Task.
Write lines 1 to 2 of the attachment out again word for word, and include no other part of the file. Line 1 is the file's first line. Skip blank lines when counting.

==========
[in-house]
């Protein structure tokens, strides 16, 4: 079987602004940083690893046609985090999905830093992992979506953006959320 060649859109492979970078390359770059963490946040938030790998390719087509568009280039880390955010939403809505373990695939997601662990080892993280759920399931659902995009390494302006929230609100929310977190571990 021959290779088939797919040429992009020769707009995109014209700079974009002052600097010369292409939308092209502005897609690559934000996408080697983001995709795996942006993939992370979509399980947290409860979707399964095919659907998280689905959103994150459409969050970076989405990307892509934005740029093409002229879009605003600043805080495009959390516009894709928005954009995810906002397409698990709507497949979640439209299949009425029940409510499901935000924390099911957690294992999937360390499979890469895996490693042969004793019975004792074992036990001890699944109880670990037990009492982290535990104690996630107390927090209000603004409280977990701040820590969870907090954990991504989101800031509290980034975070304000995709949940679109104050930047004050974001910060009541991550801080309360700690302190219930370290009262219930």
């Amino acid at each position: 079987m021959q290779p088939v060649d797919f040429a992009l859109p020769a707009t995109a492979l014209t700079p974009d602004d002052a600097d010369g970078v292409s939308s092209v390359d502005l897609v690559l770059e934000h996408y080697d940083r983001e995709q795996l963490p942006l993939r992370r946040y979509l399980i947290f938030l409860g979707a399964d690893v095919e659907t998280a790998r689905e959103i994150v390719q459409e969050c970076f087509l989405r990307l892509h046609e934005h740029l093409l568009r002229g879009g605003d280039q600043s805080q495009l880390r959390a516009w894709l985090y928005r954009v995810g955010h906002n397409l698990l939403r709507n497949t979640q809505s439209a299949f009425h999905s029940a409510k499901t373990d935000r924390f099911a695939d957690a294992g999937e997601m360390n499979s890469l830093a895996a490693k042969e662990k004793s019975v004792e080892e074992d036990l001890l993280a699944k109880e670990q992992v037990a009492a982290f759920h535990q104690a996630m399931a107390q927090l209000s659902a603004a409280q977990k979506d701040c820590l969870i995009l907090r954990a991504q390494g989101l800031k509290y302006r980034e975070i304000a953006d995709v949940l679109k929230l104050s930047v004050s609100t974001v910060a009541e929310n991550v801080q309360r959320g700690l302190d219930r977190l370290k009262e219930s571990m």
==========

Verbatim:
[in-house]
């Protein structure tokens, strides 16, 4: 079987602004940083690893046609985090999905830093992992979506953006959320 060649859109492979970078390359770059963490946040938030790998390719087509568009280039880390955010939403809505373990695939997601662990080892993280759920399931659902995009390494302006929230609100929310977190571990 021959290779088939797919040429992009020769707009995109014209700079974009002052600097010369292409939308092209502005897609690559934000996408080697983001995709795996942006993939992370979509399980947290409860979707399964095919659907998280689905959103994150459409969050970076989405990307892509934005740029093409002229879009605003600043805080495009959390516009894709928005954009995810906002397409698990709507497949979640439209299949009425029940409510499901935000924390099911957690294992999937360390499979890469895996490693042969004793019975004792074992036990001890699944109880670990037990009492982290535990104690996630107390927090209000603004409280977990701040820590969870907090954990991504989101800031509290980034975070304000995709949940679109104050930047004050974001910060009541991550801080309360700690302190219930370290009262219930």